Those of us who are Certified in Financial Forensics (CFF) believe we are among the elite in our field. This is with good reason. According to The American Institute of CPAs, “The CFF credential is granted exclusively to CPAs who demonstrate considerable expertise in forensic accounting through their knowledge, skills, and experience. The CFF encompasses fundamental and specialized forensic accounting skills that CPA practitioners apply in a variety of service areas…” This, of course, includes Family Law.
The American institute of CPAs concludes that the CFF credential:
- positions CFF accountants as the premier forensic accounting service providers
- demonstrates a commitment by CFF accountants to continuously improve their forensic accounting skills, resulting in increased professional competency
- ensures that the CPA has met the qualification requirements, which are based on passing the CFF examination, business experience and education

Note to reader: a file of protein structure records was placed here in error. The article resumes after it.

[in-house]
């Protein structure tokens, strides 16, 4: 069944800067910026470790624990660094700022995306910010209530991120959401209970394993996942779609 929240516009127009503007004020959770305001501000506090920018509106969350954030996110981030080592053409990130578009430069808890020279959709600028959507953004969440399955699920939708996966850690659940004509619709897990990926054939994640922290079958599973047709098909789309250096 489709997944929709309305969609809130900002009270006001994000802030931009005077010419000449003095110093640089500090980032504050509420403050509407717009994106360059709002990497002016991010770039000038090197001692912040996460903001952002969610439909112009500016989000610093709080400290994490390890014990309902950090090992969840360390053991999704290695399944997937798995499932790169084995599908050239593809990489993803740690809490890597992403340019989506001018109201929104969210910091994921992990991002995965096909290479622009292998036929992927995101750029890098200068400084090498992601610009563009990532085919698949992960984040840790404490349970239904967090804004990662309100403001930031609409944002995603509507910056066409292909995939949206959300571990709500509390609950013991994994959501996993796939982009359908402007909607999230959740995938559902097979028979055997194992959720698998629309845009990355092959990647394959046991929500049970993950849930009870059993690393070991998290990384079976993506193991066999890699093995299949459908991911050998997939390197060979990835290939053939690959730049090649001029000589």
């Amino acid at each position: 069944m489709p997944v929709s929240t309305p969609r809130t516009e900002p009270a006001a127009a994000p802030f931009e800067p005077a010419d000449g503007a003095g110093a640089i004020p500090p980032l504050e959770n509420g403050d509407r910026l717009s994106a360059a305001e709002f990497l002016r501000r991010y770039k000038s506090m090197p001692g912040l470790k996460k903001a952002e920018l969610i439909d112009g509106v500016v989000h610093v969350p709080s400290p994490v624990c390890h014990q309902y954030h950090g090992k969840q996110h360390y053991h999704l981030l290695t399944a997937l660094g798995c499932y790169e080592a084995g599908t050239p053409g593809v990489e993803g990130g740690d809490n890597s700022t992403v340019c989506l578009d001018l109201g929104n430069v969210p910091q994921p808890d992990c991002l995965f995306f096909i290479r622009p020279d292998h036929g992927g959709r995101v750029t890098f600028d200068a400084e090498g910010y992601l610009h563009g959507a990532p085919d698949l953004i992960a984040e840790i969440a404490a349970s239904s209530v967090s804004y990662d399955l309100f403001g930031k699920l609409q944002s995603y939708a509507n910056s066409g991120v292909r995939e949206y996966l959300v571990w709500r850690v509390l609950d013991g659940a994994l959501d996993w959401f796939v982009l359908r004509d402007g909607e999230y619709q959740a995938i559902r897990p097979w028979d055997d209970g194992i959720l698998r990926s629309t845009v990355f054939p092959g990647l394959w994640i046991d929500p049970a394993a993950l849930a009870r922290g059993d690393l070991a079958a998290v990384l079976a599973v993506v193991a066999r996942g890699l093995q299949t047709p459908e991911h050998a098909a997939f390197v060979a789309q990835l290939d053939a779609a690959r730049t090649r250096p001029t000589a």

In addition to passing a challenging examination, CFF candidates must possess a minimum of 1,000 hours of experience in forensic accounting within a ten-year period preceding the date of the CFF application. The candidate must also have completed 75 hours of forensic accounting related continuing professional education. All hours need to have been acquired within the ten-year period prior to the date of application, with at least 50 percent obtained in the five-year period proceeding credential application submission. Thus, we who have attained the CFF credential not only believe we are the elite in our field, but offer a strong argument that attorneys who wish to be best served by a forensic accountant ought to limit their consideration to those who have attained this prestigious certification.